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 Fish wiggle into the Wandle

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PostSubject: Fish wiggle into the Wandle   Fri Dec 17, 2010 11:22 pm

Work completed by our good friends at the EA fisheries team Smile

Environment Agency fisheries teams have released hundreds of young fish into the River Wandle in south west London.

The nine-mile long river is now the new home for fish species including barbel, chub, roach and dace, thanks to the annual stocking programme led by the Environment Agency with help from Morden Hall Angling Club.

The fish were delivered direct to site by the staff who reared them at the Environment Agency’s Calverton Fish Farm near Nottingham. They have been grown and adapted for life in the wild.

The River Wandle between Beddington and Merton was badly affected by a major pollution event in September 2007. The river was subsequently restocked in December 2007 after assessments by scientists showed that the river’s ecology had recovered enough to support fish.

Tanya Houston, an Environment Agency fisheries officer, said: “This was an extremely successful restocking and it was great seeing so many new fish introduced to the River Wandle, which was so badly affected by pollution three years ago.

“The River Wandle is a prime example of providing an amenity for local anglers while creating and enhancing the environment. We know that the fish we have stocked in the past have always flourished in this area.

“It will be some years before the fish in the Wandle return to the size and number they reached before the incident in 2007. The Environment Agency will continue to work in partnership with the Wandle Trust, Thames Water and others to monitor the recovery of the river and seek opportunities for enhancements.”

The Environment Agency has also been working closely with anglers, landowners and regulators to find opportunities to further improve habitat along the river. This will provide shelter for smaller fish in high flows and help protect them from predators and pollution events.

More than 500 re-stockings are carried out by fisheries staff every year. Stocking of fish can bring socio-economic and conservation benefits to fisheries by increasing the numbers and species of fish available for capture, or by restoring stocks lost due to pollution or habitat degradation.

Ends

Notes to editors
Calverton Fish Farm, near Nottingham, is a major source of river coarse fish in the UK, producing chub, barbel, dace, roach, bream, tench, rudd, crucian carp and grayling. All of the fish produced at the site are used by the Environment Agency to replace stocks lost during fish kills and in the development of new fisheries throughout the length and breadth of the country.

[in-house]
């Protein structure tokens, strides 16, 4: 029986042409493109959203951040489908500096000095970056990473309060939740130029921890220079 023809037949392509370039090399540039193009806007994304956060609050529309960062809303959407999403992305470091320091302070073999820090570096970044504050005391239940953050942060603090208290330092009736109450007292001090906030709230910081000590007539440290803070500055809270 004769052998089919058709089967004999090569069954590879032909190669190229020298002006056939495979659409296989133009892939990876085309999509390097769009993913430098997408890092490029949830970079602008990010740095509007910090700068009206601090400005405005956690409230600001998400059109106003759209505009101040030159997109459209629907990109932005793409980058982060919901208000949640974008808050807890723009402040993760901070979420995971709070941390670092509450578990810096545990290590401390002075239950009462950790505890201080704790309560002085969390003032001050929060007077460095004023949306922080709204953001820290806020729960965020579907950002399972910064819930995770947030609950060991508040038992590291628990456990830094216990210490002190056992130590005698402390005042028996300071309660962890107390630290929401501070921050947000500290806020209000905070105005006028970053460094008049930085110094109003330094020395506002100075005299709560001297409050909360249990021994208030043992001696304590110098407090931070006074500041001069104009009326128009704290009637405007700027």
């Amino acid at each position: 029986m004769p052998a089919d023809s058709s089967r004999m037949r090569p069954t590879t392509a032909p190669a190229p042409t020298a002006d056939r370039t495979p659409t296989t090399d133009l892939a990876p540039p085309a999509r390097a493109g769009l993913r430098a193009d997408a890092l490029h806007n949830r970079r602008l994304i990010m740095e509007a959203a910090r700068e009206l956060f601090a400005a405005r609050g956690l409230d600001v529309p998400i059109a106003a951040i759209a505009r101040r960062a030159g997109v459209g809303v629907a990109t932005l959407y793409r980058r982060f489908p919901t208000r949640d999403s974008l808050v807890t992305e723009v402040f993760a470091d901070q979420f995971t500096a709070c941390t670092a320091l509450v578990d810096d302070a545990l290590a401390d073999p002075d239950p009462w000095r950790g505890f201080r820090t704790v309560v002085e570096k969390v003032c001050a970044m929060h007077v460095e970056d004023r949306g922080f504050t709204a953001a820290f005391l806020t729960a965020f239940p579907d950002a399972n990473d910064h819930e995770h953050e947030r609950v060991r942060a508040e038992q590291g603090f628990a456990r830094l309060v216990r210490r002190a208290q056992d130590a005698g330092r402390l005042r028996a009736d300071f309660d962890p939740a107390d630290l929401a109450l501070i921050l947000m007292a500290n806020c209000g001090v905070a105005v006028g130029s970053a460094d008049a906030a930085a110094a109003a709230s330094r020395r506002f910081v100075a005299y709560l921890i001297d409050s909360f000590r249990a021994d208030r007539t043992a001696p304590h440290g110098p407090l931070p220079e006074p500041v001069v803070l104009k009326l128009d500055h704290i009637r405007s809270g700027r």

Fish are raised for one and a half years, by which time they are at least 10cm in length. This is an acceptable age and size for releasing fish into the wild as the majority of coarse fish reach maturity between two and four years of age.

Rod licence sales generate over £23 million in revenue each year, which the Environment Agency ploughs directly back into the sport.

The £27 rod licence fee helps pay for habitat improvement works, fisheries research, monitoring and advice to owners on fish stocks. It also funds the specialist equipment used in fish rescues and enforcement to protect fish stocks, as well as the Environment Agency’s fish farms. These farms provide hundreds of thousands of fish, which are stocked to improve popular angling spots and rivers across England and Wales.
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PostSubject: the wandle   Tue Dec 21, 2010 8:01 pm

its great to see the full scale assault on the wandle to try and return it to its best however it does show if the ea are competent enough to secure huge damages then its not that hard. in 2003 we lost on the river roding 5lb+ barbel that were stocked as fingerlings ,carp and pike 20lb+. chubb and tench to 6lb and roach to 2lb. the ea turned there pumps off too early and more fish died and they said it would be re-stocked however there fish farm had that killer tench disease at the time and all there fish and equipment had to be destroyed. they traced the pollution source to a septic tank that had been flytipped while the owners were on holiday, yeah right. what did we get in the end 600 fish 2 miles away and 3 species of crayfish, hundreds of them that made the 8 mile trip to passingford bridge from fyfield. i am pleased for the wandle and the ea in that part of the world.
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